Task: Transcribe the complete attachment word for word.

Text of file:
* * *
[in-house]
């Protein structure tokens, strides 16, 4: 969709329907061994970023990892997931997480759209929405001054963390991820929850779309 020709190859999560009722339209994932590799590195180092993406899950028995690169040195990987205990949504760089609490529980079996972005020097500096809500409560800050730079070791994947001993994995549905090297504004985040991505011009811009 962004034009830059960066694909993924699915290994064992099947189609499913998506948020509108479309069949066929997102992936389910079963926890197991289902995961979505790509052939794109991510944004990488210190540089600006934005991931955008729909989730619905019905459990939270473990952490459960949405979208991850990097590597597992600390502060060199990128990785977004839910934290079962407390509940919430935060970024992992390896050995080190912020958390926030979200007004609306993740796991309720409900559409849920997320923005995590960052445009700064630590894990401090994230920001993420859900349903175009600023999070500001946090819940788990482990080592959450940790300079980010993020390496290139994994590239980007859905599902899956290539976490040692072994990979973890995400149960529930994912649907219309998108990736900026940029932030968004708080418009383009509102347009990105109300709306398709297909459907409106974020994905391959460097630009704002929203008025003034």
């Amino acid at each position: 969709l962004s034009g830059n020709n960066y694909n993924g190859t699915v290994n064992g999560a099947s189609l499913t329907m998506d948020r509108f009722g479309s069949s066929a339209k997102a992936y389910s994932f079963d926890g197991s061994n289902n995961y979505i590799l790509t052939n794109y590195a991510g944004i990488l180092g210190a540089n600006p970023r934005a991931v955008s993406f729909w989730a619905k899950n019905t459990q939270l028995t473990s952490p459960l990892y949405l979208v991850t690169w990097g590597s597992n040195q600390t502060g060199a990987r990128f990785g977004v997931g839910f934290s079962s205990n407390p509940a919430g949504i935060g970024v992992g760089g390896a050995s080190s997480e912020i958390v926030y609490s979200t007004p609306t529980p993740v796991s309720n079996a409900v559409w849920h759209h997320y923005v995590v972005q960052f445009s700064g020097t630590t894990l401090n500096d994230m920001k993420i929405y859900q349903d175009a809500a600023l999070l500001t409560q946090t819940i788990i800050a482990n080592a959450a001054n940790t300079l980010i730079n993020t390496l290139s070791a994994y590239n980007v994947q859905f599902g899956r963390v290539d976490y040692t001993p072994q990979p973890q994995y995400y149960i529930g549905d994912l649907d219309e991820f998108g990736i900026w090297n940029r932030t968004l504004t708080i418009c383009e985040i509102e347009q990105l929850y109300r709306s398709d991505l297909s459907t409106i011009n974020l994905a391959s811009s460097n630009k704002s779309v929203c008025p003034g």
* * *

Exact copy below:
[in-house]
């Protein structure tokens, strides 16, 4: 969709329907061994970023990892997931997480759209929405001054963390991820929850779309 020709190859999560009722339209994932590799590195180092993406899950028995690169040195990987205990949504760089609490529980079996972005020097500096809500409560800050730079070791994947001993994995549905090297504004985040991505011009811009 962004034009830059960066694909993924699915290994064992099947189609499913998506948020509108479309069949066929997102992936389910079963926890197991289902995961979505790509052939794109991510944004990488210190540089600006934005991931955008729909989730619905019905459990939270473990952490459960949405979208991850990097590597597992600390502060060199990128990785977004839910934290079962407390509940919430935060970024992992390896050995080190912020958390926030979200007004609306993740796991309720409900559409849920997320923005995590960052445009700064630590894990401090994230920001993420859900349903175009600023999070500001946090819940788990482990080592959450940790300079980010993020390496290139994994590239980007859905599902899956290539976490040692072994990979973890995400149960529930994912649907219309998108990736900026940029932030968004708080418009383009509102347009990105109300709306398709297909459907409106974020994905391959460097630009704002929203008025003034």
């Amino acid at each position: 969709l962004s034009g830059n020709n960066y694909n993924g190859t699915v290994n064992g999560a099947s189609l499913t329907m998506d948020r509108f009722g479309s069949s066929a339209k997102a992936y389910s994932f079963d926890g197991s061994n289902n995961y979505i590799l790509t052939n794109y590195a991510g944004i990488l180092g210190a540089n600006p970023r934005a991931v955008s993406f729909w989730a619905k899950n019905t459990q939270l028995t473990s952490p459960l990892y949405l979208v991850t690169w990097g590597s597992n040195q600390t502060g060199a990987r990128f990785g977004v997931g839910f934290s079962s205990n407390p509940a919430g949504i935060g970024v992992g760089g390896a050995s080190s997480e912020i958390v926030y609490s979200t007004p609306t529980p993740v796991s309720n079996a409900v559409w849920h759209h997320y923005v995590v972005q960052f445009s700064g020097t630590t894990l401090n500096d994230m920001k993420i929405y859900q349903d175009a809500a600023l999070l500001t409560q946090t819940i788990i800050a482990n080592a959450a001054n940790t300079l980010i730079n993020t390496l290139s070791a994994y590239n980007v994947q859905f599902g899956r963390v290539d976490y040692t001993p072994q990979p973890q994995y995400y149960i529930g549905d994912l649907d219309e991820f998108g990736i900026w090297n940029r932030t968004l504004t708080i418009c383009e985040i509102e347009q990105l929850y109300r709306s398709d991505l297909s459907t409106i011009n974020l994905a391959s811009s460097n630009k704002s779309v929203c008025p003034g």